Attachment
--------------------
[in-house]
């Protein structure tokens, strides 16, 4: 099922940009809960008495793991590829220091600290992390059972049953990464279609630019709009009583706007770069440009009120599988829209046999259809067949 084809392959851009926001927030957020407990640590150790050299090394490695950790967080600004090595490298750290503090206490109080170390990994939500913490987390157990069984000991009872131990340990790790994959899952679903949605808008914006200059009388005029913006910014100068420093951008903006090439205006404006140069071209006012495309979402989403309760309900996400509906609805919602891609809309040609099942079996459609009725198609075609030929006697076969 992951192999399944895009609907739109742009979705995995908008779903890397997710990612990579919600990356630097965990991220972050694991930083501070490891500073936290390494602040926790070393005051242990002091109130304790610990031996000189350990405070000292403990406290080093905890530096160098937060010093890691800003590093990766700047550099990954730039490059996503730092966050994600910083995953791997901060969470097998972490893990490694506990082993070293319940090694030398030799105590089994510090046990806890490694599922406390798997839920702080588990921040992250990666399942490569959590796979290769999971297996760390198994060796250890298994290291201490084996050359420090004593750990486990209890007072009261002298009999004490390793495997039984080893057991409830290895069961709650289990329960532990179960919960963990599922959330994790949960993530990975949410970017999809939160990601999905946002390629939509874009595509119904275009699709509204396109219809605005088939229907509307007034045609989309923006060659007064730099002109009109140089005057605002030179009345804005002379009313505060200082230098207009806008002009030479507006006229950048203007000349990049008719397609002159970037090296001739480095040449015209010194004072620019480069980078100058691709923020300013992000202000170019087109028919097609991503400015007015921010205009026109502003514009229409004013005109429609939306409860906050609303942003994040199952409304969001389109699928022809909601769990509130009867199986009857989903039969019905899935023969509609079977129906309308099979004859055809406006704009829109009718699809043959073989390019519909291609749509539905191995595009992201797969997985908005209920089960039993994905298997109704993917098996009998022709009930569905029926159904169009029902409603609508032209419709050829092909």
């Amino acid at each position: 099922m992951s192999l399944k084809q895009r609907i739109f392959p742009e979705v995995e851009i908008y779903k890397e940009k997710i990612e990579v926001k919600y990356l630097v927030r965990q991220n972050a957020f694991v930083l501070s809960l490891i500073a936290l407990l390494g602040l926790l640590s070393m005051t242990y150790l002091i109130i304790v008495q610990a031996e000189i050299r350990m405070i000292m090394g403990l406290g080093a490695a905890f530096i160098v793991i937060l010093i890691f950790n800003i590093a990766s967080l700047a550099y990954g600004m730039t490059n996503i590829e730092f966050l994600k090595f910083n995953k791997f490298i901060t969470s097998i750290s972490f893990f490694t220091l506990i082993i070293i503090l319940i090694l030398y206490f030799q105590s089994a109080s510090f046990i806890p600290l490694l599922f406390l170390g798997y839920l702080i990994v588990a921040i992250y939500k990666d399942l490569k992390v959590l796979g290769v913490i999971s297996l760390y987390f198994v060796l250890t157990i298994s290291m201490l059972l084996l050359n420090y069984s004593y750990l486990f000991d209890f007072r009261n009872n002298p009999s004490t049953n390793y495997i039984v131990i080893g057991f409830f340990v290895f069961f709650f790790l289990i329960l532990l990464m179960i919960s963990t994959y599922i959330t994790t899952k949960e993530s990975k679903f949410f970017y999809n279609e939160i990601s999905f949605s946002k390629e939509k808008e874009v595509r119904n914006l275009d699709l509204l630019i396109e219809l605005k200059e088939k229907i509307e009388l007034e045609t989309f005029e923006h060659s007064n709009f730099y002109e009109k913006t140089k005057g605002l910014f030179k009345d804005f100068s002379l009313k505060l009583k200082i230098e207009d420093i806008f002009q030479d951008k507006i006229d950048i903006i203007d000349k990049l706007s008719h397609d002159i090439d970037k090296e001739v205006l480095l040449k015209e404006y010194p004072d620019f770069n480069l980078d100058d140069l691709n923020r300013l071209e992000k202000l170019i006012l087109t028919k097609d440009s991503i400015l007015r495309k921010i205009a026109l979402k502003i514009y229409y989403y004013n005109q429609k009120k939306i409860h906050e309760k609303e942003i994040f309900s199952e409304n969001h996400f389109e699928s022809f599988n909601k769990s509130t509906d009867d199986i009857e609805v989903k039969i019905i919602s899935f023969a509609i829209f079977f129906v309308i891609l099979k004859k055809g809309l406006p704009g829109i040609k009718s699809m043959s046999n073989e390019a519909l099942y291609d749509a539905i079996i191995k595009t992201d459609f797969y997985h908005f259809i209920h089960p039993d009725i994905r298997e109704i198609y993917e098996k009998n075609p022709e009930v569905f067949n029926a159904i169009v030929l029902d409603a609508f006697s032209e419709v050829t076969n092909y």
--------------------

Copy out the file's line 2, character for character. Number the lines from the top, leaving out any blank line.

């Protein structure tokens, strides 16, 4: 099922940009809960008495793991590829220091600290992390059972049953990464279609630019709009009583706007770069440009009120599988829209046999259809067949 084809392959851009926001927030957020407990640590150790050299090394490695950790967080600004090595490298750290503090206490109080170390990994939500913490987390157990069984000991009872131990340990790790994959899952679903949605808008914006200059009388005029913006910014100068420093951008903006090439205006404006140069071209006012495309979402989403309760309900996400509906609805919602891609809309040609099942079996459609009725198609075609030929006697076969 992951192999399944895009609907739109742009979705995995908008779903890397997710990612990579919600990356630097965990991220972050694991930083501070490891500073936290390494602040926790070393005051242990002091109130304790610990031996000189350990405070000292403990406290080093905890530096160098937060010093890691800003590093990766700047550099990954730039490059996503730092966050994600910083995953791997901060969470097998972490893990490694506990082993070293319940090694030398030799105590089994510090046990806890490694599922406390798997839920702080588990921040992250990666399942490569959590796979290769999971297996760390198994060796250890298994290291201490084996050359420090004593750990486990209890007072009261002298009999004490390793495997039984080893057991409830290895069961709650289990329960532990179960919960963990599922959330994790949960993530990975949410970017999809939160990601999905946002390629939509874009595509119904275009699709509204396109219809605005088939229907509307007034045609989309923006060659007064730099002109009109140089005057605002030179009345804005002379009313505060200082230098207009806008002009030479507006006229950048203007000349990049008719397609002159970037090296001739480095040449015209010194004072620019480069980078100058691709923020300013992000202000170019087109028919097609991503400015007015921010205009026109502003514009229409004013005109429609939306409860906050609303942003994040199952409304969001389109699928022809909601769990509130009867199986009857989903039969019905899935023969509609079977129906309308099979004859055809406006704009829109009718699809043959073989390019519909291609749509539905191995595009992201797969997985908005209920089960039993994905298997109704993917098996009998022709009930569905029926159904169009029902409603609508032209419709050829092909």